Australasian Science: Australia's authority on science since 1938

A Burning Issue


Dry grasses are burned at the beginning of the Northen Territory’s dry season to avoid larger fires later when lightning storms occur. Credit: travellinglight/iStockphoto

By Kate Osborne

The use of fire to manage Australia’s vast northern savannas is being doused by government bureaucracy, resistance by pastoralists, loss of indigenous knowledge and mistrust of science.

The full text of this article can be purchased from Informit.

The vast, thinly populated country north of the Tropic of Capricorn is Australia’s great frontier. The icons that form our collective image of the north are the reef, the rainforests and the arid interior.

Yet these iconic landscapes are the exception rather than the rule. More than 1.9 million km2 – roughly one-quarter of the total area of the Australian mainland – is savanna country.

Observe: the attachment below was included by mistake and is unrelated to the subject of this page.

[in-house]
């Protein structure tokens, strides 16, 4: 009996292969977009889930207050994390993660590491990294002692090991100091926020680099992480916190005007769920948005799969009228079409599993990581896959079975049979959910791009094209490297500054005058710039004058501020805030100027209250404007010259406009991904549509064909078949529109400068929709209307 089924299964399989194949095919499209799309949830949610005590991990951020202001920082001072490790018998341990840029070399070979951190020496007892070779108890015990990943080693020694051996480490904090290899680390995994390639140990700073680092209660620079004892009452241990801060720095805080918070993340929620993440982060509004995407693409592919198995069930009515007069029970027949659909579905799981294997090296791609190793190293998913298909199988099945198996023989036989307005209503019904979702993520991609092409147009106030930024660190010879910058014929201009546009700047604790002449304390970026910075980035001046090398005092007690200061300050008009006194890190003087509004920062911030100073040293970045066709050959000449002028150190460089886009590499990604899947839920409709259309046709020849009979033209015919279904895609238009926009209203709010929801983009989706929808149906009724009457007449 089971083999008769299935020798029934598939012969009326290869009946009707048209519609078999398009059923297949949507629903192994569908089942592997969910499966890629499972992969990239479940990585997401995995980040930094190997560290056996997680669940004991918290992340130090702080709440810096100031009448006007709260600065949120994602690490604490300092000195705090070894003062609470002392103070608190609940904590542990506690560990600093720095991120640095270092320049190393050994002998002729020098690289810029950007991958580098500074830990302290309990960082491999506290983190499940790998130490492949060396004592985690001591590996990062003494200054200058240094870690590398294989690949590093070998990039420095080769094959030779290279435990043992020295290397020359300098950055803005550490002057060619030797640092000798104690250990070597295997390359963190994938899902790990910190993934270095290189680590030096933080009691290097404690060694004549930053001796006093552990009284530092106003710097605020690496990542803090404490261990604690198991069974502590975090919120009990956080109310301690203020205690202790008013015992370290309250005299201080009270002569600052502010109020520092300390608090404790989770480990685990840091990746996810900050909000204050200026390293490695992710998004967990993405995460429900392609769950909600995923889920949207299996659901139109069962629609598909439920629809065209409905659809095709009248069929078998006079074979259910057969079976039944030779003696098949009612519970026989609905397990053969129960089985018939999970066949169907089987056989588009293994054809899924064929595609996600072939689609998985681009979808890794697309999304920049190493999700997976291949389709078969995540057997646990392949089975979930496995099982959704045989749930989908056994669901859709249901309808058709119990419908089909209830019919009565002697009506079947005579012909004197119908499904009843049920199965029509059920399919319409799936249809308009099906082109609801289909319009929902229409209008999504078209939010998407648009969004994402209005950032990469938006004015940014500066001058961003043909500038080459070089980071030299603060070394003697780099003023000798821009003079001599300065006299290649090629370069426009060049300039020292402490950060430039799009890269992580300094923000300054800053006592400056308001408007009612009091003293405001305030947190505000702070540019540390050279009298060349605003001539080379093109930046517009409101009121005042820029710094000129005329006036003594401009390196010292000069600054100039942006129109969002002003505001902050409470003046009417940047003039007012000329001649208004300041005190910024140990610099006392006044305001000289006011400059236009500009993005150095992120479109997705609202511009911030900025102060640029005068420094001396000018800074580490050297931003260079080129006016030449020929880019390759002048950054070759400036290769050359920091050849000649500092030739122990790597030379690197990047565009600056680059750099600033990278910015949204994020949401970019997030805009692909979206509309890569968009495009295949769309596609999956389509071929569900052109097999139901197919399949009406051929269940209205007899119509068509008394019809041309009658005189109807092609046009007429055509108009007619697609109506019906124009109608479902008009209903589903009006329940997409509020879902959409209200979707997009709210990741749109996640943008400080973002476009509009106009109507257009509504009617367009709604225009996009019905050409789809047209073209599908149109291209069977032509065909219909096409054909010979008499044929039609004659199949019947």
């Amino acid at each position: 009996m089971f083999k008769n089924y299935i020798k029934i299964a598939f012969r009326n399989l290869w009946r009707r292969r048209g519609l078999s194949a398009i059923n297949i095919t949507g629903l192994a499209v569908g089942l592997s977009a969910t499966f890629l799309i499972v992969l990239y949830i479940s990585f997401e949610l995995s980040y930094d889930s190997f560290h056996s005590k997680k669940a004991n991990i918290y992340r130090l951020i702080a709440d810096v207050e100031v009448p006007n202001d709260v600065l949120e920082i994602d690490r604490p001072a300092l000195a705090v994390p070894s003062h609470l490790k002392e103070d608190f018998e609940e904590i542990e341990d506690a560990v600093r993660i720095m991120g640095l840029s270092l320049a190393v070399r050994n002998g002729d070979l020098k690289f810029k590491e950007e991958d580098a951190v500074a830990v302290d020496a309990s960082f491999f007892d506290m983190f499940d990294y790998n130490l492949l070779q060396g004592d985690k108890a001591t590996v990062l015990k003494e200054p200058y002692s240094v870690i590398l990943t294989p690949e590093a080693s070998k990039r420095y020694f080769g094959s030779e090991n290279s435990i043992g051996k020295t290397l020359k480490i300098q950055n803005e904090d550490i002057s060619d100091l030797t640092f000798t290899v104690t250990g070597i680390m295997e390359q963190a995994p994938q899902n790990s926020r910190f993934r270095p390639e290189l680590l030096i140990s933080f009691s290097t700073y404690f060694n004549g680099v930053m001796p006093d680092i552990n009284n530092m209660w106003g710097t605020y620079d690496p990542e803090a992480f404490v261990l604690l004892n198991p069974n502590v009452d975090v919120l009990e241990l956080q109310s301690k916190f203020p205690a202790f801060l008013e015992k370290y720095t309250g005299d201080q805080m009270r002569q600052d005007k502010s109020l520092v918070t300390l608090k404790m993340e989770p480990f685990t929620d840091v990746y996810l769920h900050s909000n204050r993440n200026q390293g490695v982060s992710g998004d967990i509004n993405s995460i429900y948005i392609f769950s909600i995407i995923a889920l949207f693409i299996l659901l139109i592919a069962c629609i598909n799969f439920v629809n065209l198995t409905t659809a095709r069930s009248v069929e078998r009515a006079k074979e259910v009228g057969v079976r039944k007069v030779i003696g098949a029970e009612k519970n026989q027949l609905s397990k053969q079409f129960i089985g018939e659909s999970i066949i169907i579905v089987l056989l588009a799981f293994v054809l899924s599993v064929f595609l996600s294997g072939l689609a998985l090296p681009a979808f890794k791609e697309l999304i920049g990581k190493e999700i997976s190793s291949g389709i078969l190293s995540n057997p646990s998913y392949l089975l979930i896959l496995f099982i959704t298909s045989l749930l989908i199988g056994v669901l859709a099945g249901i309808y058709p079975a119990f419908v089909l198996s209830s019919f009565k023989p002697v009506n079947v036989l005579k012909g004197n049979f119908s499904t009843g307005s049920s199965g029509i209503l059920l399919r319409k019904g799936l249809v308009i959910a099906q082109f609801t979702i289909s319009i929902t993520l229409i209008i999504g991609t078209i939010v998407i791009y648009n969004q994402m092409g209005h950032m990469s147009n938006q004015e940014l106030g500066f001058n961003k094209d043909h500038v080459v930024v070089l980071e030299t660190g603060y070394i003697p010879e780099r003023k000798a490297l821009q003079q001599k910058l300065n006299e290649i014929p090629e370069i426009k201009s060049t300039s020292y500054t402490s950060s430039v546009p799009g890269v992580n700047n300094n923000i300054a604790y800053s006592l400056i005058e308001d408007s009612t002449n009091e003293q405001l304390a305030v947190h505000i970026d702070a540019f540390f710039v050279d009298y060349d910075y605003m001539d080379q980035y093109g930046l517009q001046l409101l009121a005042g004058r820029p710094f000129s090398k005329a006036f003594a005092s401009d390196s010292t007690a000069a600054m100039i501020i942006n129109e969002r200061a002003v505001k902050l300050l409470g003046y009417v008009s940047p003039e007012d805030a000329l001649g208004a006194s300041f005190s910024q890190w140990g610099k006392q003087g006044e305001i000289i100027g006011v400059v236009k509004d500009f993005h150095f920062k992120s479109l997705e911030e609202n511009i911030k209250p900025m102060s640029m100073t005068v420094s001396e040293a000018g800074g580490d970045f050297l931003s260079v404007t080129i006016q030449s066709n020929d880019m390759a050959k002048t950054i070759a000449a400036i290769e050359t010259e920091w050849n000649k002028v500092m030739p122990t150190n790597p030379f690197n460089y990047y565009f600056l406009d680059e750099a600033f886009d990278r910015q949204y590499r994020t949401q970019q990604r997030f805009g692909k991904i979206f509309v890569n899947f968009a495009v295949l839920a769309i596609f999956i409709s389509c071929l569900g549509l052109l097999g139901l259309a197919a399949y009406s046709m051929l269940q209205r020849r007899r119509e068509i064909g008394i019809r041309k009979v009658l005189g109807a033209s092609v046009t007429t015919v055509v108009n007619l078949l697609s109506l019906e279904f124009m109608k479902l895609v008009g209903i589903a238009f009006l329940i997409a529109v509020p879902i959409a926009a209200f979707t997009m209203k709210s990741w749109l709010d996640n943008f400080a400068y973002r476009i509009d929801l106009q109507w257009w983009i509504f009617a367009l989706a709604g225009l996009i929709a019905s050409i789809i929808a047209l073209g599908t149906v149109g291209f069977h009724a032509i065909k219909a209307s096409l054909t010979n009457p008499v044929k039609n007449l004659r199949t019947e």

Globally, savannas are threatened by population pressure, land clearing and overuse. In Australia the sheer scale of the savanna is a risk factor – with so much country the ecological values are not considered rare or threatened. Yet scientists believe we could be on the brink of the next great extinction.

Savanna is also known as grassland, rangeland or, in northern Australia, simply as “the burning country”. Globally, the savanna biome occurs in a wide band on either side of the Equator. These habitats are shaped by a strongly seasonal climate and the transforming effects of fire. The summer “wet” is a time of flooding rains and growth, followed by a long “dry”. As the country slowly becomes parched, fires spring up or are lit in the grass understory. In Australia’s north, the extent of grassland areas without trees is restricted; most of the country is flat or undulating, and vegetated with annual and perennial grasses and scattered trees or shrubs.


The full text of this article can be purchased from Informit.